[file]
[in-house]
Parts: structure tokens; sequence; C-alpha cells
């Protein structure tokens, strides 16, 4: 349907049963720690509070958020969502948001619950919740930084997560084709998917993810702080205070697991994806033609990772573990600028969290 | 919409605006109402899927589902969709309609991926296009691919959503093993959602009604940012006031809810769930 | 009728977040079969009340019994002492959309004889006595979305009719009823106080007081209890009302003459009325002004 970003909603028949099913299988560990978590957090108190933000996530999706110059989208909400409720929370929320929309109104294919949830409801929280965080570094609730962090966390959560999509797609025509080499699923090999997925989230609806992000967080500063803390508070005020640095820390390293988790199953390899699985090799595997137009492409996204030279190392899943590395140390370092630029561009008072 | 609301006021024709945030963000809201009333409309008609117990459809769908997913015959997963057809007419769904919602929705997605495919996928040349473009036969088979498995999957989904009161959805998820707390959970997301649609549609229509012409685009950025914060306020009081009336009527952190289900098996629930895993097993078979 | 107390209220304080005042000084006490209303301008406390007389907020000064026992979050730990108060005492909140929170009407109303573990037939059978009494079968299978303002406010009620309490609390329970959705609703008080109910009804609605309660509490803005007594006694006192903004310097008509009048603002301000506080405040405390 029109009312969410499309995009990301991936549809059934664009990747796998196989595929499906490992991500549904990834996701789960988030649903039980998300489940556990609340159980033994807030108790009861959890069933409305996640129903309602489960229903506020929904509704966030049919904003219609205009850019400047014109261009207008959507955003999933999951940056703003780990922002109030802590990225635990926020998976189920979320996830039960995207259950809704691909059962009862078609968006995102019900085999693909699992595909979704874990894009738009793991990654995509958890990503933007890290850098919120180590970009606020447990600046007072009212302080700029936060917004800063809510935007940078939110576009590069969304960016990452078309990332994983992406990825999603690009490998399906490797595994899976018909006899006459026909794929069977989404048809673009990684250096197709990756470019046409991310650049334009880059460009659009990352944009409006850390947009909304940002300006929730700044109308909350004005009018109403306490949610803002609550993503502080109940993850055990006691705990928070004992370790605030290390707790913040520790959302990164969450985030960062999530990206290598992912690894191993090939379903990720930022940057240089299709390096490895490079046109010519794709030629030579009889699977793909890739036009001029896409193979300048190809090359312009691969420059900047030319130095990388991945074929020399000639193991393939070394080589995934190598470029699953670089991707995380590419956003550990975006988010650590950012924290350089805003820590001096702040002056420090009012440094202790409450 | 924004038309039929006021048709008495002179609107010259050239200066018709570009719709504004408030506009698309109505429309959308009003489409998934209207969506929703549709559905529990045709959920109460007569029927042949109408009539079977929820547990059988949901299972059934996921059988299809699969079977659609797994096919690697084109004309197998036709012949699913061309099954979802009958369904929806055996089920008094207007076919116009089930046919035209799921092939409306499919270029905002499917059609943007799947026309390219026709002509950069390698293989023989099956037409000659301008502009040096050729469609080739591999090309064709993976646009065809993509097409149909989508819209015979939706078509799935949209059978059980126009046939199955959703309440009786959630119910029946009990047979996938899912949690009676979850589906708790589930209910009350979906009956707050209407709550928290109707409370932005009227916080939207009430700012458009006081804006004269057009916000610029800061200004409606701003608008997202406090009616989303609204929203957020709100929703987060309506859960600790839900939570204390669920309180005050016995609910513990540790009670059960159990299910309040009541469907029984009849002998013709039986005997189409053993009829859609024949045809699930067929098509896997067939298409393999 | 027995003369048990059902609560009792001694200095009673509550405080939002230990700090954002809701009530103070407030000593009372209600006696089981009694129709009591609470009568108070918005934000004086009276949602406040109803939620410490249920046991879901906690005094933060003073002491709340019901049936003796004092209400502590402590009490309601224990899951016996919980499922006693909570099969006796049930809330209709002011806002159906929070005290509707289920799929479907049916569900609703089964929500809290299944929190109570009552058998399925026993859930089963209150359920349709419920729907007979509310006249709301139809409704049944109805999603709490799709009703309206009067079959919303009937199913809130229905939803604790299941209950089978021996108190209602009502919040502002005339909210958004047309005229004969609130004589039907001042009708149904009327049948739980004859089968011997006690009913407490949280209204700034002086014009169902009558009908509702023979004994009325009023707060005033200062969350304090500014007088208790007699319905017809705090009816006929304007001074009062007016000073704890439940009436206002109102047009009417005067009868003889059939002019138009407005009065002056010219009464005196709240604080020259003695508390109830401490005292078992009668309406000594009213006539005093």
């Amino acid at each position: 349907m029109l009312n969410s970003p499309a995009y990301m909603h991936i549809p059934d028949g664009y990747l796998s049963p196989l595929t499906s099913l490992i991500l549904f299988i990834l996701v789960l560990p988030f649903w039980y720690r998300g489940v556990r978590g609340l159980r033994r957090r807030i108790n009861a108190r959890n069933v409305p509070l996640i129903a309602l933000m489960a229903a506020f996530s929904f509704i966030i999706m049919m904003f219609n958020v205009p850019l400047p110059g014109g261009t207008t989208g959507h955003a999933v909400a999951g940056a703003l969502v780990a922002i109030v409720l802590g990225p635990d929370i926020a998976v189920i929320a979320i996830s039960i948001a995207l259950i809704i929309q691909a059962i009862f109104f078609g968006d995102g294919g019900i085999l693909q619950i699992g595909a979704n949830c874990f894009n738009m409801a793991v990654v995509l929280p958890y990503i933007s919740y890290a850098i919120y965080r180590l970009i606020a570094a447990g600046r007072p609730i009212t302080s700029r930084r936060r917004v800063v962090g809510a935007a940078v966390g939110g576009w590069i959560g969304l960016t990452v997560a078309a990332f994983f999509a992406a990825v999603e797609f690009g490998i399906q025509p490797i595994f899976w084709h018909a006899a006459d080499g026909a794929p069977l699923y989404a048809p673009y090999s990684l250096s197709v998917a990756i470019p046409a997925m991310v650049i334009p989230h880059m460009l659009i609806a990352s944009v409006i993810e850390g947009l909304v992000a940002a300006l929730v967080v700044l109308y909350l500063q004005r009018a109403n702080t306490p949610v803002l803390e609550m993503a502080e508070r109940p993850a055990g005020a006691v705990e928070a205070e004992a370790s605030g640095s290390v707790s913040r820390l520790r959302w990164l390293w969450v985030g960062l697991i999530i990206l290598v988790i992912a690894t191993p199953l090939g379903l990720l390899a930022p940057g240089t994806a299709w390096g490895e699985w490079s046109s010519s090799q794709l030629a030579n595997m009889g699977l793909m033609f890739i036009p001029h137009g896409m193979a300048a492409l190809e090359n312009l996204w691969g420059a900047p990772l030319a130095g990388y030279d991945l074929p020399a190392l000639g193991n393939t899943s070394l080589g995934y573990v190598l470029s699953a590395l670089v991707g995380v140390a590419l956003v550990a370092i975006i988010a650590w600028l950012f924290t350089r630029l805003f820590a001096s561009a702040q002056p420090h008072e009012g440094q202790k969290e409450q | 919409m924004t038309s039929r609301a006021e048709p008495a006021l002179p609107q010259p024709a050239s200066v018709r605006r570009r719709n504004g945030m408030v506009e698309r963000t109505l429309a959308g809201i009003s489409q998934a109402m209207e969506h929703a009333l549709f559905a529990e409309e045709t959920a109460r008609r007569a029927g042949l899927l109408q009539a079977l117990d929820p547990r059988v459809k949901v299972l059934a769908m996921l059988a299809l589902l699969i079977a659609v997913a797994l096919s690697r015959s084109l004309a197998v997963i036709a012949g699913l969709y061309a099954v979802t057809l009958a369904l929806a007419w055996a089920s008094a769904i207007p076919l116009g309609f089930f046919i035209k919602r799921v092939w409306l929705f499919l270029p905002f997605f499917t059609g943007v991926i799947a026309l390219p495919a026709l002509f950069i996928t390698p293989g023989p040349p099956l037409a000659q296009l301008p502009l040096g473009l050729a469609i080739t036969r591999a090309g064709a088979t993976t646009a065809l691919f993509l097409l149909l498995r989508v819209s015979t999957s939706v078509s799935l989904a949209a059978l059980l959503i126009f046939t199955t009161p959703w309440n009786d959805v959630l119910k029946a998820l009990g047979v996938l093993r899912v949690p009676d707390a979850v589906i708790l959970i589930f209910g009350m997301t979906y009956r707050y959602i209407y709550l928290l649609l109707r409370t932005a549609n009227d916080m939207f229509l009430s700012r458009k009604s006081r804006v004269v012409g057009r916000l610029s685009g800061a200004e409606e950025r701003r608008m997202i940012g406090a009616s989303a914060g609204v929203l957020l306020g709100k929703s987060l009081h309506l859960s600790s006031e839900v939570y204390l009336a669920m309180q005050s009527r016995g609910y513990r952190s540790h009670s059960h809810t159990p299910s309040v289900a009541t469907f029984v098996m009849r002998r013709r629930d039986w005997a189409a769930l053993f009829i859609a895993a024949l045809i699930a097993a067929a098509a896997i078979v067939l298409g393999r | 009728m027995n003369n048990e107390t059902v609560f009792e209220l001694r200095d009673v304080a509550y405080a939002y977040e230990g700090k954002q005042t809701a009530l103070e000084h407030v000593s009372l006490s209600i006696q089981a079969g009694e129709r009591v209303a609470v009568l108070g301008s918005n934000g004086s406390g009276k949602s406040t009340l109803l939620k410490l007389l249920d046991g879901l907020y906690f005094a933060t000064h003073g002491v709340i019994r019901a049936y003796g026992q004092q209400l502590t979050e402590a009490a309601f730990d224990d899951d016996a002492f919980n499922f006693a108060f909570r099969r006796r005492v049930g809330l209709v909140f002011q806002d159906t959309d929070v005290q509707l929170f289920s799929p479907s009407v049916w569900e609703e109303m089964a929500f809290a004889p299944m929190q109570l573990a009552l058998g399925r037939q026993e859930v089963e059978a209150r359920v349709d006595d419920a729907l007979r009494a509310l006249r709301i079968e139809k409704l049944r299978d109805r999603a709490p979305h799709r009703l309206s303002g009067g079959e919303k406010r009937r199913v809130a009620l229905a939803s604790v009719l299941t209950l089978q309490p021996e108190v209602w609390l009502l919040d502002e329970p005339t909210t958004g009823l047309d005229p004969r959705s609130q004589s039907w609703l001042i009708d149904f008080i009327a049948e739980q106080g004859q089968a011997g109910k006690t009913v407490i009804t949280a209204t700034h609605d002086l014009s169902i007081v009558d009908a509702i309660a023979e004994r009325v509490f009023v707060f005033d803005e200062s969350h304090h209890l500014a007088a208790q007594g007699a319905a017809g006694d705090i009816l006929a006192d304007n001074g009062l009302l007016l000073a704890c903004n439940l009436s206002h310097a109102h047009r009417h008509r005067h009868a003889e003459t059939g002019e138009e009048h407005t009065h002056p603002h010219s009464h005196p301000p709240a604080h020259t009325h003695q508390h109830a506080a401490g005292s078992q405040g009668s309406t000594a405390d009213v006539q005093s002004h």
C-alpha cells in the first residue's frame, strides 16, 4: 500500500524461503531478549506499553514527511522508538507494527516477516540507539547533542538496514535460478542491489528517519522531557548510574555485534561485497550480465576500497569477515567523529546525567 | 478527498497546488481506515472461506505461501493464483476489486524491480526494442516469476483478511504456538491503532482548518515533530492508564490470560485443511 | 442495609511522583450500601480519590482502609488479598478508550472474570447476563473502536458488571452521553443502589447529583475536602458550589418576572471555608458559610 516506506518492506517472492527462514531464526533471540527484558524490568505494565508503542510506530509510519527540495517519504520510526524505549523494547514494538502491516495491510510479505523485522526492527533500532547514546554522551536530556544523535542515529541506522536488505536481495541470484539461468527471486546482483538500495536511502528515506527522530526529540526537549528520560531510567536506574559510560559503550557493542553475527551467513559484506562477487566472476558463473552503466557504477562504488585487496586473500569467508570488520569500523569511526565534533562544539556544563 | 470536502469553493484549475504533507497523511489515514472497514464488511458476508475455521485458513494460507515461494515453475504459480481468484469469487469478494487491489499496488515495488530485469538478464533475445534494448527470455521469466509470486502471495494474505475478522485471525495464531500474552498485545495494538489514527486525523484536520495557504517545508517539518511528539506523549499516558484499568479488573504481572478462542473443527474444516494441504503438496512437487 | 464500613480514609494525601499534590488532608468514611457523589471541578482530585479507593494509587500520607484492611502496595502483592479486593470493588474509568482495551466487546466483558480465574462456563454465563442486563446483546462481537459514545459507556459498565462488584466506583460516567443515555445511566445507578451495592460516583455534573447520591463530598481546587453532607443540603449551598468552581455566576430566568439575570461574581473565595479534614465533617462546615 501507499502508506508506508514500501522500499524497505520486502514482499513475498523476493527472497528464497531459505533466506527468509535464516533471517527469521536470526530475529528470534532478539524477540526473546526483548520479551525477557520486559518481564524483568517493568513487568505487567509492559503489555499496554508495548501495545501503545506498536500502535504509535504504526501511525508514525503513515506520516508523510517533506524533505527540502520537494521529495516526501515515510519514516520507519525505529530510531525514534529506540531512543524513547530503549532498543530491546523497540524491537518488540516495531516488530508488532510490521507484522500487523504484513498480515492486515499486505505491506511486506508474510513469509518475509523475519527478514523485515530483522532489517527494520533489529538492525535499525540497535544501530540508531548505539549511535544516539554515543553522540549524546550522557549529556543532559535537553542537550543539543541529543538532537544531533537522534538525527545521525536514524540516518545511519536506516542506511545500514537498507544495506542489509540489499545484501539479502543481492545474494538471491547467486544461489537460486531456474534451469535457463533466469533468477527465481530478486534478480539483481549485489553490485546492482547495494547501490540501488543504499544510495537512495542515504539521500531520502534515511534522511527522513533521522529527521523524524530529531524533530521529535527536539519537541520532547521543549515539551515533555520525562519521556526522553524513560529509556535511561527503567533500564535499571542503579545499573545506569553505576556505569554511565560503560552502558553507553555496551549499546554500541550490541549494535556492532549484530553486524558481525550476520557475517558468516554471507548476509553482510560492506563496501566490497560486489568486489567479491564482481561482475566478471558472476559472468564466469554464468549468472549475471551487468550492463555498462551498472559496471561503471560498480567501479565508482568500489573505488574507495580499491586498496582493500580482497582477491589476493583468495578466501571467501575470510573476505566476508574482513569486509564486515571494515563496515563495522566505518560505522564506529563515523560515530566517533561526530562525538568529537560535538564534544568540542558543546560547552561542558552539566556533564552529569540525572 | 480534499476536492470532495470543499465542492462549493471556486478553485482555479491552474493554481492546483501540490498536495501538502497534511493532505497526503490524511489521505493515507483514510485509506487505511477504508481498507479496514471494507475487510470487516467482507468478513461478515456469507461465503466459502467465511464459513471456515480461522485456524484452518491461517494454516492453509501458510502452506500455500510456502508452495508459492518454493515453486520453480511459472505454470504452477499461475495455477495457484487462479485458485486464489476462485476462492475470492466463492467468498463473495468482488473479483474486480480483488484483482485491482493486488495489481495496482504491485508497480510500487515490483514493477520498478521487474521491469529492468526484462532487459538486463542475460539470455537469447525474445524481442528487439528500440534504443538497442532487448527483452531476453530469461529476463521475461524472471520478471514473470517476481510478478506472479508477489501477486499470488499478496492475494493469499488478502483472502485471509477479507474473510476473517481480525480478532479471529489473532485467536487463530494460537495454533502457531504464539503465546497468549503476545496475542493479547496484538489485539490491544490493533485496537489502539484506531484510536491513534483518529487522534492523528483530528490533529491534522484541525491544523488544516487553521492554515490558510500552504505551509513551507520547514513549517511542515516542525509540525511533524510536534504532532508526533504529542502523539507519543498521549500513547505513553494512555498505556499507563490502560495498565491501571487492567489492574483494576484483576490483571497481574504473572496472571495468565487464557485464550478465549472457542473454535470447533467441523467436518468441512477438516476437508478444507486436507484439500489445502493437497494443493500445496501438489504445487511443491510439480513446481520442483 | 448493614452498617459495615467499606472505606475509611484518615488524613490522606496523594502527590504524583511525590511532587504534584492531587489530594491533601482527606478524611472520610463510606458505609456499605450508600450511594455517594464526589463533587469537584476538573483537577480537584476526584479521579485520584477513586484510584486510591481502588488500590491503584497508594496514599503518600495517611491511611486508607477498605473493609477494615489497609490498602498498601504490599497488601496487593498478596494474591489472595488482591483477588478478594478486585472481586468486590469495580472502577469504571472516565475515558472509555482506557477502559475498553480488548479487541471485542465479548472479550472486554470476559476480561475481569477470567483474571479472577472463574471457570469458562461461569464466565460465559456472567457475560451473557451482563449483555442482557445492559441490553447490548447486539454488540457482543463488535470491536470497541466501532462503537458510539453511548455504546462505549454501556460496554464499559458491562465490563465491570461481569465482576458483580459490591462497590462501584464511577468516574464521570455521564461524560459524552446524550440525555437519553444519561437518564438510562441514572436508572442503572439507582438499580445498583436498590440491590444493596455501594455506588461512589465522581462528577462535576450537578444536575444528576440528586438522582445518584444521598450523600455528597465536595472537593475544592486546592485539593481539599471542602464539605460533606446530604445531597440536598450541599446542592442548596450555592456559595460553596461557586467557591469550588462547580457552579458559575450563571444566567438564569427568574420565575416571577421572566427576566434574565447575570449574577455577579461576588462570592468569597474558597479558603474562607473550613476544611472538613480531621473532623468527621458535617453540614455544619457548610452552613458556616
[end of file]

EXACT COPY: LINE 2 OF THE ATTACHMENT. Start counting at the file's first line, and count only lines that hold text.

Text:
Parts: structure tokens; sequence; C-alpha cells